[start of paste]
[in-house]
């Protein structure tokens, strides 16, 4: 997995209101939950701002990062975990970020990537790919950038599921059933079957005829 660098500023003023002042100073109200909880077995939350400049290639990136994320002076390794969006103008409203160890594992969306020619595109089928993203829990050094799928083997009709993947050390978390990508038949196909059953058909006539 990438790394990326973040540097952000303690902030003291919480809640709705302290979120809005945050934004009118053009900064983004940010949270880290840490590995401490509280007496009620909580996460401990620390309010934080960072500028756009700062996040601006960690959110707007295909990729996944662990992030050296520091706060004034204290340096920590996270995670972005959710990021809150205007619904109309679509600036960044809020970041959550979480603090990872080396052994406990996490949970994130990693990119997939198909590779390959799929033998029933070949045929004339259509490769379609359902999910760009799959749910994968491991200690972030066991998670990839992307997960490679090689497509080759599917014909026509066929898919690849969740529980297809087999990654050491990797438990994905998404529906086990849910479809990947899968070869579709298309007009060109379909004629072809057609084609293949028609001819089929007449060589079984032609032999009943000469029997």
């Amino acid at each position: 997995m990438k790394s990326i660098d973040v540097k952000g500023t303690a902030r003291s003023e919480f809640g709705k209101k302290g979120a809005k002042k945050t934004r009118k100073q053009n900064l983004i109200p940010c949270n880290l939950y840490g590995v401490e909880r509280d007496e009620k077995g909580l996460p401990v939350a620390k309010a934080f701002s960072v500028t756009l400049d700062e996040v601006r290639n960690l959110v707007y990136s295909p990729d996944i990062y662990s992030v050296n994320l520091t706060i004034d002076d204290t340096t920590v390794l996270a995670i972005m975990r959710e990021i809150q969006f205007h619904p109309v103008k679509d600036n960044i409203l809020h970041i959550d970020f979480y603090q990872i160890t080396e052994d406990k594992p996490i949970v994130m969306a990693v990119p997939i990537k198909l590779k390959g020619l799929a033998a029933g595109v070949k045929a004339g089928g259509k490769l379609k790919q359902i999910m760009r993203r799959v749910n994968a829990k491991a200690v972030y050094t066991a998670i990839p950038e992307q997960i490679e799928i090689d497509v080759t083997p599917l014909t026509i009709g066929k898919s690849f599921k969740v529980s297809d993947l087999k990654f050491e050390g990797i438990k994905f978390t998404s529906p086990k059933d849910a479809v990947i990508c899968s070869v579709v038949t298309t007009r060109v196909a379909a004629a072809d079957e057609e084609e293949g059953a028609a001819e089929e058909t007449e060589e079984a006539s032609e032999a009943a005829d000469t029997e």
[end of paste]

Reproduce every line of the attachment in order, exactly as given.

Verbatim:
[in-house]
């Protein structure tokens, strides 16, 4: 997995209101939950701002990062975990970020990537790919950038599921059933079957005829 660098500023003023002042100073109200909880077995939350400049290639990136994320002076390794969006103008409203160890594992969306020619595109089928993203829990050094799928083997009709993947050390978390990508038949196909059953058909006539 990438790394990326973040540097952000303690902030003291919480809640709705302290979120809005945050934004009118053009900064983004940010949270880290840490590995401490509280007496009620909580996460401990620390309010934080960072500028756009700062996040601006960690959110707007295909990729996944662990992030050296520091706060004034204290340096920590996270995670972005959710990021809150205007619904109309679509600036960044809020970041959550979480603090990872080396052994406990996490949970994130990693990119997939198909590779390959799929033998029933070949045929004339259509490769379609359902999910760009799959749910994968491991200690972030066991998670990839992307997960490679090689497509080759599917014909026509066929898919690849969740529980297809087999990654050491990797438990994905998404529906086990849910479809990947899968070869579709298309007009060109379909004629072809057609084609293949028609001819089929007449060589079984032609032999009943000469029997």
């Amino acid at each position: 997995m990438k790394s990326i660098d973040v540097k952000g500023t303690a902030r003291s003023e919480f809640g709705k209101k302290g979120a809005k002042k945050t934004r009118k100073q053009n900064l983004i109200p940010c949270n880290l939950y840490g590995v401490e909880r509280d007496e009620k077995g909580l996460p401990v939350a620390k309010a934080f701002s960072v500028t756009l400049d700062e996040v601006r290639n960690l959110v707007y990136s295909p990729d996944i990062y662990s992030v050296n994320l520091t706060i004034d002076d204290t340096t920590v390794l996270a995670i972005m975990r959710e990021i809150q969006f205007h619904p109309v103008k679509d600036n960044i409203l809020h970041i959550d970020f979480y603090q990872i160890t080396e052994d406990k594992p996490i949970v994130m969306a990693v990119p997939i990537k198909l590779k390959g020619l799929a033998a029933g595109v070949k045929a004339g089928g259509k490769l379609k790919q359902i999910m760009r993203r799959v749910n994968a829990k491991a200690v972030y050094t066991a998670i990839p950038e992307q997960i490679e799928i090689d497509v080759t083997p599917l014909t026509i009709g066929k898919s690849f599921k969740v529980s297809d993947l087999k990654f050491e050390g990797i438990k994905f978390t998404s529906p086990k059933d849910a479809v990947i990508c899968s070869v579709v038949t298309t007009r060109v196909a379909a004629a072809d079957e057609e084609e293949g059953a028609a001819e089929e058909t007449e060589e079984a006539s032609e032999a009943a005829d000469t029997e």